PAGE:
• Any claim, controversy, or dispute arising out of the Agreement must be submitted to arbitration in the United Kingdom, conducted in English according to the Rules of Arbitration of the International Chamber of Commerce.
  • The arbitration is to be governed by and construed in accordance with the laws of the United Kingdom.
  • The case of Olympus Superstructures Pvt. Ltd. vs Meena Vijay Khetan & Ors. (1999) 5 SCC 651 dealt with two different arbitration clauses in two related agreements between the same parties.
  • The decision emphasized that disputes in connection with the main agreement and disputes in regard to ‘other matters’ connected with the main agreement should be referred to the general arbitration clause of the main agreement.
  • In situations where disputes cover both the main agreement and an additional agreement, the general arbitration clause of the main agreement should govern to avoid conflicting awards.
  • Harmonization of the general arbitration provision in the main agreement and the arbitration provision for a named arbitrator in the additional agreement is required in cases involving disputes in both agreements.
  • The terms of the Pricing Agreement dated 31.03.2018 govern purchases and sales, final price determination, payment of provisional price, adjustment of advance, determination of final sale price, and monthly accounting and payment.
  • The purchase order relied upon by the applicant does not provide for such pricing determination, except for the price of the quantity ordered for and special terms relating to provisional price.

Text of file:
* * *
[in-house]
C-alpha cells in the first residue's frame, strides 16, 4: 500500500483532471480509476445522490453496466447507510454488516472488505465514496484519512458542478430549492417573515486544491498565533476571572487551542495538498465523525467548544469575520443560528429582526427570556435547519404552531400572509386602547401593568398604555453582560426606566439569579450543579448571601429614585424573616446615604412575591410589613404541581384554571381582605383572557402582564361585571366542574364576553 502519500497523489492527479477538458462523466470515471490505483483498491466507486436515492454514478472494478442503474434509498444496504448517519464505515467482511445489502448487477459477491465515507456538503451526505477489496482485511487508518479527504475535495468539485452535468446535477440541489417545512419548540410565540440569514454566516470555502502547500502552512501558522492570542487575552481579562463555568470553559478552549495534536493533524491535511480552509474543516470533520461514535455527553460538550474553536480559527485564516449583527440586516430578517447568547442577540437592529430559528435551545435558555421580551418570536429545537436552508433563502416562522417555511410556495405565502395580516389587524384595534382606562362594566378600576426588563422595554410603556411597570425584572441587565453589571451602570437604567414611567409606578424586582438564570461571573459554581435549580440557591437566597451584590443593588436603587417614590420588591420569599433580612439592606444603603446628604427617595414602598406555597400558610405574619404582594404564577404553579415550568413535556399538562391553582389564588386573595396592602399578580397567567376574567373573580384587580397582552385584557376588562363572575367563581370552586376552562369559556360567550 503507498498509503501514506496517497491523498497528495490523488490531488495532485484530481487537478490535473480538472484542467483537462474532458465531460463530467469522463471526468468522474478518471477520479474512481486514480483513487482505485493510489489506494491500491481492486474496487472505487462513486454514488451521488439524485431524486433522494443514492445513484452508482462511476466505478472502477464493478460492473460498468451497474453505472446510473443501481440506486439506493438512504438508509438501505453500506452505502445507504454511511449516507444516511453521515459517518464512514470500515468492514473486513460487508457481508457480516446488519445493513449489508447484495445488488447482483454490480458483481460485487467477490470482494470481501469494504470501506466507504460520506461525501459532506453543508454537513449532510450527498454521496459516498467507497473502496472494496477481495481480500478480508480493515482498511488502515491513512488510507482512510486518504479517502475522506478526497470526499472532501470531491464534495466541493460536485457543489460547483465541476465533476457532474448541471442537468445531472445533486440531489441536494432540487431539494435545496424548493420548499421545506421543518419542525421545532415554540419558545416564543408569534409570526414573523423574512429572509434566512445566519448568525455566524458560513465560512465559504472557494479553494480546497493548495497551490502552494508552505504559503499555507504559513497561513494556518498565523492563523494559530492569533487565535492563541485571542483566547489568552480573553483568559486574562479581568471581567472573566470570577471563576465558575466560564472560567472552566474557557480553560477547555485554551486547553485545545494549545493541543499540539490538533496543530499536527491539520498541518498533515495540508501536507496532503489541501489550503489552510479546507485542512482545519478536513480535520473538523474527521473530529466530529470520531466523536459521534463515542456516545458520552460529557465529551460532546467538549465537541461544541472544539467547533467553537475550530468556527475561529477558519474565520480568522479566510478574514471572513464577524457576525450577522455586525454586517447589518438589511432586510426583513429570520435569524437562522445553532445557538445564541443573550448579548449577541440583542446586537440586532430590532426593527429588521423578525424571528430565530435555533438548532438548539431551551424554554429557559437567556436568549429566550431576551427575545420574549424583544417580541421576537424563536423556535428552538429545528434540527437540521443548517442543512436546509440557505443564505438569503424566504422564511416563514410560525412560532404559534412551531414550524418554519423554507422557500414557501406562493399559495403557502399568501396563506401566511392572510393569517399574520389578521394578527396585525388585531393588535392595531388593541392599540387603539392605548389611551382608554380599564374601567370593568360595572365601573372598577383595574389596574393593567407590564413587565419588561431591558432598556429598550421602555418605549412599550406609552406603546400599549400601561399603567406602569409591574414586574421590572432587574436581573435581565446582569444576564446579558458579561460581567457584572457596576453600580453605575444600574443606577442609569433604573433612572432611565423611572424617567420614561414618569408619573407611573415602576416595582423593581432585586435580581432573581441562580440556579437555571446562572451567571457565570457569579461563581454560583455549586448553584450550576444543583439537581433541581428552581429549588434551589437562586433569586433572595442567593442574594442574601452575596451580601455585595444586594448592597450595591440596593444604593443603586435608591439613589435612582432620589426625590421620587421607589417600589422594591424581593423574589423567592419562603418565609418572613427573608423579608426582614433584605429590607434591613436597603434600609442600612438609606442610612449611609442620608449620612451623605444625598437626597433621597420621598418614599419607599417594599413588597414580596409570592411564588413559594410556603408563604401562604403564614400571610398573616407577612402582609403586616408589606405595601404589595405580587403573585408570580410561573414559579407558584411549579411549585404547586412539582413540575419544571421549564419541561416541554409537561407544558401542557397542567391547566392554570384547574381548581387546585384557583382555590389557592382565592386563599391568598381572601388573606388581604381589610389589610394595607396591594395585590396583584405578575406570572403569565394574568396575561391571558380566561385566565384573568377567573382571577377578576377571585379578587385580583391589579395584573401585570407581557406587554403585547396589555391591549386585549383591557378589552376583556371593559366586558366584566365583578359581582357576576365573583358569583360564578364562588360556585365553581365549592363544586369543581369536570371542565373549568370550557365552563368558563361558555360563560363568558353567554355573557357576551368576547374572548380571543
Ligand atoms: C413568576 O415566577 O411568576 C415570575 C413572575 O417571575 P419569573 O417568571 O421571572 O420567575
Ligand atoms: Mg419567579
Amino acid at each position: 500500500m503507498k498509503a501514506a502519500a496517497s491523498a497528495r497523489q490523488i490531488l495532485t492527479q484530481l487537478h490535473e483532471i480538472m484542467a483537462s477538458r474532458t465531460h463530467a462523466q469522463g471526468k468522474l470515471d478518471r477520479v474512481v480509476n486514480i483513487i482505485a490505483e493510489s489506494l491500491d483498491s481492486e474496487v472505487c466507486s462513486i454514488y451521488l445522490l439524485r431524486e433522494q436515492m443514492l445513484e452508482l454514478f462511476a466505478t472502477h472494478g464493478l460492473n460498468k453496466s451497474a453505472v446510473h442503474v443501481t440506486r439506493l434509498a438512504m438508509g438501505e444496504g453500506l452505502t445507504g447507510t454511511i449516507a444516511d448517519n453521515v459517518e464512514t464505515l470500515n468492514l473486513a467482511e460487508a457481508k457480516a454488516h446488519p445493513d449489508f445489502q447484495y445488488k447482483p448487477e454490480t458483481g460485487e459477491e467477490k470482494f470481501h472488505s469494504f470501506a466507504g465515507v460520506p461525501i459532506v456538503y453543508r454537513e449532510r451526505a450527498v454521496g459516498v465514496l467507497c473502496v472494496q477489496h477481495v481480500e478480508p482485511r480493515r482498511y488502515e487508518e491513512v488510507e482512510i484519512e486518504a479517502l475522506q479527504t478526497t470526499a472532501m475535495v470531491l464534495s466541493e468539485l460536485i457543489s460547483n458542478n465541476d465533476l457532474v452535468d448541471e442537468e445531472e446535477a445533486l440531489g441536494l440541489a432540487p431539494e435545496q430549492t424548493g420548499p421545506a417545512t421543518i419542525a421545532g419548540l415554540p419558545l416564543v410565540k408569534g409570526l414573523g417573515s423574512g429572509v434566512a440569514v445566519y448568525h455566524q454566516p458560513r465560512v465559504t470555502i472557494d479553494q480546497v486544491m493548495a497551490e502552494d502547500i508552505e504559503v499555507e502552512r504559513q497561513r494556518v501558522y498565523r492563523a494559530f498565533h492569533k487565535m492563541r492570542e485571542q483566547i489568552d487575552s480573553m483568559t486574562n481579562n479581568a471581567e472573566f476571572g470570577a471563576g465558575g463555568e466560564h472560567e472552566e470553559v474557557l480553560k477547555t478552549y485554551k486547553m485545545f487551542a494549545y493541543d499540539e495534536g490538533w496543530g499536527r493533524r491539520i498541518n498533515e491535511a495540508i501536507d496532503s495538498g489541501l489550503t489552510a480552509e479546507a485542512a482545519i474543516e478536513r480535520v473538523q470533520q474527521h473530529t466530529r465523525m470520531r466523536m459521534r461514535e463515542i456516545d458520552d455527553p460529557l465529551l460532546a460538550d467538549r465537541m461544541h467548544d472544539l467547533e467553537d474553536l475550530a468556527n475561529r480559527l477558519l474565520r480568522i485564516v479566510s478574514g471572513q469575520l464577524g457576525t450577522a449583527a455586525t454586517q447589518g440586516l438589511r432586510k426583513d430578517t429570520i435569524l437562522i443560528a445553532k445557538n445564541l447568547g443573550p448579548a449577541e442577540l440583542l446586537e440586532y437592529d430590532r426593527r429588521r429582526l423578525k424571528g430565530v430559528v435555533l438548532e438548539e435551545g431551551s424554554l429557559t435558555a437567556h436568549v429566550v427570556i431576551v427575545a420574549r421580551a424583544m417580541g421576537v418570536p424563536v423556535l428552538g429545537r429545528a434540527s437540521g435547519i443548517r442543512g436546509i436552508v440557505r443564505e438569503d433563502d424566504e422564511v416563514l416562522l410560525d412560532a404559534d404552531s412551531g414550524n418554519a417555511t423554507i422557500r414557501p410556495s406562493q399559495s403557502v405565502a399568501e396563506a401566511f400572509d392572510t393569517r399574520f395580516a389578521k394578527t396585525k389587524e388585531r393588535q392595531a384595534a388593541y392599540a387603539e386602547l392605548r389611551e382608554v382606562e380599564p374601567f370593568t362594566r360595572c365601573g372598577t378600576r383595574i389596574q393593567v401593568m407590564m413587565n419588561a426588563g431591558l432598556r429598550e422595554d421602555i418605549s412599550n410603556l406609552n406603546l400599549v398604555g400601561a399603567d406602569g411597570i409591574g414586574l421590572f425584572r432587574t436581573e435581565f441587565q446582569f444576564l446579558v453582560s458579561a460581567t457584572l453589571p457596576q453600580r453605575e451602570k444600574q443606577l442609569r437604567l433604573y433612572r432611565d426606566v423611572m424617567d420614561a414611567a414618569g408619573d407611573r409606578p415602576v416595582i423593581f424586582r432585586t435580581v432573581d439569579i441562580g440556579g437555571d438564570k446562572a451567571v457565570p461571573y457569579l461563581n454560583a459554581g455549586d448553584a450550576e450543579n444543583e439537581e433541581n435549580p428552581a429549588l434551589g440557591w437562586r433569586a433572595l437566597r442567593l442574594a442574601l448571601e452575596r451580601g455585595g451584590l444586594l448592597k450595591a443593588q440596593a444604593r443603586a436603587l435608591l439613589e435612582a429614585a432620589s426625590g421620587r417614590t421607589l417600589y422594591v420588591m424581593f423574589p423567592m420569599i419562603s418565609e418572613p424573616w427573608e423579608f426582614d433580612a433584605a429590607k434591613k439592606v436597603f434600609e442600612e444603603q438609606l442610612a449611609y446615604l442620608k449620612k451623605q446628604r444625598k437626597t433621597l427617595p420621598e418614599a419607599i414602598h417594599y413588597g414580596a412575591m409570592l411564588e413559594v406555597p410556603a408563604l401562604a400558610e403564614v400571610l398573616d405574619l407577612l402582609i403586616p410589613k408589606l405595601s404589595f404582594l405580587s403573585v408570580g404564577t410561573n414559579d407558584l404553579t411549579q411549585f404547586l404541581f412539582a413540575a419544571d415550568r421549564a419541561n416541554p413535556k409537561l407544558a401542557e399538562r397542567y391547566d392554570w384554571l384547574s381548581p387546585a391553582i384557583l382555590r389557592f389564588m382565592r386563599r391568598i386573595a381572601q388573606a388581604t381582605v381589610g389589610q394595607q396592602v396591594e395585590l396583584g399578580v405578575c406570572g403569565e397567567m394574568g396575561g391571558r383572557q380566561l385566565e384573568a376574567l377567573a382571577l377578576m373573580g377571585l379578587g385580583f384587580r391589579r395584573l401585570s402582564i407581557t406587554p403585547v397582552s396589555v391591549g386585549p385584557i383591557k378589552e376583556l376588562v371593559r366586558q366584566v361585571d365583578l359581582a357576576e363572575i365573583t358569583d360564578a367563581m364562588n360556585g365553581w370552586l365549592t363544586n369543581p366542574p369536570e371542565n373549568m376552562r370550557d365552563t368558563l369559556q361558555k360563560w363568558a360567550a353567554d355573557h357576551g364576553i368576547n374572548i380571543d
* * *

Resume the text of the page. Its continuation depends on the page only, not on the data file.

• Disputes raised by the applicant indicate that pricing issues are to be determined as per the provisions of the Agreement dated 31.03.2018 for payment under each purchase order.
  • The Agreement dated 31.03.2018 applies to transactions starting from 08.08.2017, as per Clause-20(a) of the Agreement.
  • The Agreement dated 31.03.2018 governs all transactions, including those prior to its execution date, as it was intended to be comprehensive and encompassing.
  • The arbitration clause in the Agreement dated 31.03.2018 supersedes the arbitration clause in the purchase order for the current dispute regarding pricing and payment terms.
  • Invoking Clause-7 of the purchase orders is deemed inappropriate when the arbitration clause in the Agreement dated 31.03.2018 has been invoked, and an Arbitral Tribunal has already been appointed.

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  • The petitioner is the plaintiff in Arbitration Application No.15/2020.
  • The petitioner has filed a Special Leave Petition, seeking relief.
  • The arbitration award in question is final and binding on the parties.
  • The petitioner appealed to the Division Bench, which declined interim relief but admitted the appeal for consideration.
  • Commercial Suit No.59/2020 is pending before the High Court of Calcutta.

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Case Number: ARBIT.CASE(C) No.-000015 / 2020

Click here to read/download original judgement